U.S. judge rejects new bail conditions for FTX founder Bankman-Fried

FILE PHOTO: Former FTX Chief Executive Sam Bankman-Fried, who faces fraud charges over the collapse of the bankrupt cryptocurrency exchange, arrives on the day of a hearing at Manhattan federal court in New York City, U.S. January 3, 2023. REUTERS/David Dee Delgado/File Photo

NEW YORK (Reuters) -A federal judge on Tuesday rejected a proposal to modify Sam Bankman-Fried's bail conditions, despite an agreement between the FTX cryptocurrency exchange founder and prosecutors to address potential witness tampering concerns.

U.S. District Judge Lewis Kaplan in Manhattan did not provide reasons for the denial, and said a hearing on bail remains scheduled for Feb. 9.

A spokesman for Bankman-Fried declined to comment. The office of U.S. Attorney Damian Williams in Manhattan did not immediately respond to a request for comment.

Bankman-Fried, 30, has been free on $250 million bond and living with his parents in Palo Alto, California, since pleading not guilty to looting billions of dollars from the now-bankrupt FTX.

Prosecutors had asked last month to tighten bail, citing Bankman-Fried's efforts to contact both the general counsel of the FTX U.S. affiliate and new FTX Chief Executive John Ray, ostensibly to provide assistance.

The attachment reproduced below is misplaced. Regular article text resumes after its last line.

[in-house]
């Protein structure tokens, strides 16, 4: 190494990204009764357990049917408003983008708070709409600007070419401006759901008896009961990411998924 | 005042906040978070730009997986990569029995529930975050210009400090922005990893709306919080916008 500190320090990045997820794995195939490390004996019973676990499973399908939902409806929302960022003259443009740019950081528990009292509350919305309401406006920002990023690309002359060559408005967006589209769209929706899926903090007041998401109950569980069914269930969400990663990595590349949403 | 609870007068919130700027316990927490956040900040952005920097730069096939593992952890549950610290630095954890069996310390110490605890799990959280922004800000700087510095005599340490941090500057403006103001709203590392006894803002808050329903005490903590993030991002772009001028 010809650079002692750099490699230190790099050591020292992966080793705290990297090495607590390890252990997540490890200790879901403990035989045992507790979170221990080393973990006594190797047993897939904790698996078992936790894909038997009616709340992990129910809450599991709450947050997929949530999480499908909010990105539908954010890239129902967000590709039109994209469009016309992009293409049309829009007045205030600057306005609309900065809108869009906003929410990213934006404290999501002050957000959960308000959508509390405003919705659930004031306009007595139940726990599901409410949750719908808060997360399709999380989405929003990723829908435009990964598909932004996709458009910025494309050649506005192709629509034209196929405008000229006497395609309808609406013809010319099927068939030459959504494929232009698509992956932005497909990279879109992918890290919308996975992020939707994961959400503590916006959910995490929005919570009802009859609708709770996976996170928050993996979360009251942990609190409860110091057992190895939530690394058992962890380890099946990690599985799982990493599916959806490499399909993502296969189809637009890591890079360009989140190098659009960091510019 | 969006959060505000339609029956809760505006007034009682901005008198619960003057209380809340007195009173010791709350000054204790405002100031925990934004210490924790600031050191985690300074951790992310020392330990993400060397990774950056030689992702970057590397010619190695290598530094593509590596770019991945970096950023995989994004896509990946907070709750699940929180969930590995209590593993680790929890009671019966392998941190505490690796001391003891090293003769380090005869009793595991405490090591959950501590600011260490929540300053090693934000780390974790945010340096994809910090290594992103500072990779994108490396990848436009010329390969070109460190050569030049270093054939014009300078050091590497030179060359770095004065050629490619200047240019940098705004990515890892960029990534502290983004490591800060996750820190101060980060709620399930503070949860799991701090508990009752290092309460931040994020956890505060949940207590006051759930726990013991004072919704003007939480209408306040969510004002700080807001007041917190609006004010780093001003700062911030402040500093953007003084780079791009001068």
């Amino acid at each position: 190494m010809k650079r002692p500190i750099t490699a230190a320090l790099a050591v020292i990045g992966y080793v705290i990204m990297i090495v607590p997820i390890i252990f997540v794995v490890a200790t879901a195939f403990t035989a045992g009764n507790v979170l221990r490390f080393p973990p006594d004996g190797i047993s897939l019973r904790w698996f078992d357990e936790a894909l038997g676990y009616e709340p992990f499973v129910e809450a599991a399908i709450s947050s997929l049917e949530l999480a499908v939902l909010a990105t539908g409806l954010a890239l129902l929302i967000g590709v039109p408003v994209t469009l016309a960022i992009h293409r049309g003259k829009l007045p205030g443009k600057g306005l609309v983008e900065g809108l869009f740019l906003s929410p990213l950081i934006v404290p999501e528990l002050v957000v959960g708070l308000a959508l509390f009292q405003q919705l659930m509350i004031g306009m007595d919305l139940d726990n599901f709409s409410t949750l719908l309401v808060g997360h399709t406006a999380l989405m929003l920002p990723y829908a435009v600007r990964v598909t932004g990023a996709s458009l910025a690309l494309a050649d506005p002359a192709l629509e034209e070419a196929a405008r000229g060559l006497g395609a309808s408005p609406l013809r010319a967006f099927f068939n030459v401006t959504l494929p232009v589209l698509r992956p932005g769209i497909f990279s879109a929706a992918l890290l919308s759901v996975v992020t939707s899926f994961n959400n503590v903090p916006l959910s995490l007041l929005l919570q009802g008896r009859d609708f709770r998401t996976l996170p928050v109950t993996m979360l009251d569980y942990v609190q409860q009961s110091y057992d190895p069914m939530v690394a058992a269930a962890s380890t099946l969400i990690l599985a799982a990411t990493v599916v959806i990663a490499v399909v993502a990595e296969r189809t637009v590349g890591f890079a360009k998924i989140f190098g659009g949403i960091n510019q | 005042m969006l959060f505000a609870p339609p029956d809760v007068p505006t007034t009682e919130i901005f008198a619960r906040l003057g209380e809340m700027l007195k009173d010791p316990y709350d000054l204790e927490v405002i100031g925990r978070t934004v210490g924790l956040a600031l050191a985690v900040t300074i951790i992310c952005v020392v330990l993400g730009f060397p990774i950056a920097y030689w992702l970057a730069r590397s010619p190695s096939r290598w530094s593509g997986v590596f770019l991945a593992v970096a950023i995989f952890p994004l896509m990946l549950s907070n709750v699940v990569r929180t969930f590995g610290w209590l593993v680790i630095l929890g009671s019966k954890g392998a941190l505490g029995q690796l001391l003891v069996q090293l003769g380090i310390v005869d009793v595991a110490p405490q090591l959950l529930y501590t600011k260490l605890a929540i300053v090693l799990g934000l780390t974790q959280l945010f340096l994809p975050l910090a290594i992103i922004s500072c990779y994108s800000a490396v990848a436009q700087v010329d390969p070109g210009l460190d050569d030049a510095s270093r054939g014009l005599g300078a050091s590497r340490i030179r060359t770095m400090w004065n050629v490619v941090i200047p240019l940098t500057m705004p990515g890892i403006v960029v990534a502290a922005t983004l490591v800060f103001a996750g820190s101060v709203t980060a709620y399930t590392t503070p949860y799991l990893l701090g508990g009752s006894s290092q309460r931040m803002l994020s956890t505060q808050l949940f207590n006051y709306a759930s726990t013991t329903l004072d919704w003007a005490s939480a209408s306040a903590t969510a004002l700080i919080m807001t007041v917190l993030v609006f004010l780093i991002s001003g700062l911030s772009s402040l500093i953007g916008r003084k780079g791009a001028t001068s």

Their proposed conditions would prevent Bankman-Fried from talking with most employees of FTX or his Alameda Research hedge fund without lawyers present, or using encrypted messaging apps such as Signal.

On Monday, Bankman-Fried's lawyer Mark Cohen said his client and prosecutors would allow communications with a specific set of employees, pending Kaplan's approval.

That agreement would also ban Bankman-Fried from using Signal, but let him communicate by phone, email, text message, Zoom and FaceTime, as well as WhatsApp if he installed monitoring technology.

Bankman-Fried would have also withdrawn his objection to a bail condition preventing him from accessing FTX, Alameda or cryptocurrency assets.

His lawyers had previously proposed a ban on contact only with certain potential witnesses such as former Alameda chief Caroline Ellison and former FTX technology chief Zixiao "Gary" Wang, who have pleaded guilty to fraud and are cooperating with prosecutors.

Separately, prosecutors on Tuesday asked another judge to put on hold Securities and Exchange Commission and Commodity Futures Trading Commission civil lawsuits against Bankman-Fried until the criminal case ended.

They cited the cases' substantial overlap, and the risk Bankman-Fried could gather evidence in the civil cases to help his criminal defense.

(Reporting by Luc Cohen and Jonathan Stempel in New York; Editing by Daniel Wallis)

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